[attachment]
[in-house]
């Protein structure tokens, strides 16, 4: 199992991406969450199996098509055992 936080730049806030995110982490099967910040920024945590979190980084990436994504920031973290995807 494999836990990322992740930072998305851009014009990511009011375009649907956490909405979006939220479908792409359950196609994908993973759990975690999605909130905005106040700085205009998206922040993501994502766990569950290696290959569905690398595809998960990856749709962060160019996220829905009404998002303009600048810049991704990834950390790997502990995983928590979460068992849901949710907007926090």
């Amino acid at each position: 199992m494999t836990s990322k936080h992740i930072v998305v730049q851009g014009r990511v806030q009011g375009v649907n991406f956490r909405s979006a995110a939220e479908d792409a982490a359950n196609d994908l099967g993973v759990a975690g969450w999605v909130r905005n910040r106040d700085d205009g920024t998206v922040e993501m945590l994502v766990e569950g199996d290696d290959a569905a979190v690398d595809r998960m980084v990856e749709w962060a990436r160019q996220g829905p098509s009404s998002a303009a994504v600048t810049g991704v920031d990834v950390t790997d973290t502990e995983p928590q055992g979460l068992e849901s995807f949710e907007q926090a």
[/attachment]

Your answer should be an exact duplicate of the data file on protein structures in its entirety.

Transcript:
[in-house]
């Protein structure tokens, strides 16, 4: 199992991406969450199996098509055992 936080730049806030995110982490099967910040920024945590979190980084990436994504920031973290995807 494999836990990322992740930072998305851009014009990511009011375009649907956490909405979006939220479908792409359950196609994908993973759990975690999605909130905005106040700085205009998206922040993501994502766990569950290696290959569905690398595809998960990856749709962060160019996220829905009404998002303009600048810049991704990834950390790997502990995983928590979460068992849901949710907007926090």
């Amino acid at each position: 199992m494999t836990s990322k936080h992740i930072v998305v730049q851009g014009r990511v806030q009011g375009v649907n991406f956490r909405s979006a995110a939220e479908d792409a982490a359950n196609d994908l099967g993973v759990a975690g969450w999605v909130r905005n910040r106040d700085d205009g920024t998206v922040e993501m945590l994502v766990e569950g199996d290696d290959a569905a979190v690398d595809r998960m980084v990856e749709w962060a990436r160019q996220g829905p098509s009404s998002a303009a994504v600048t810049g991704v920031d990834v950390t790997d973290t502990e995983p928590q055992g979460l068992e849901s995807f949710e907007q926090a």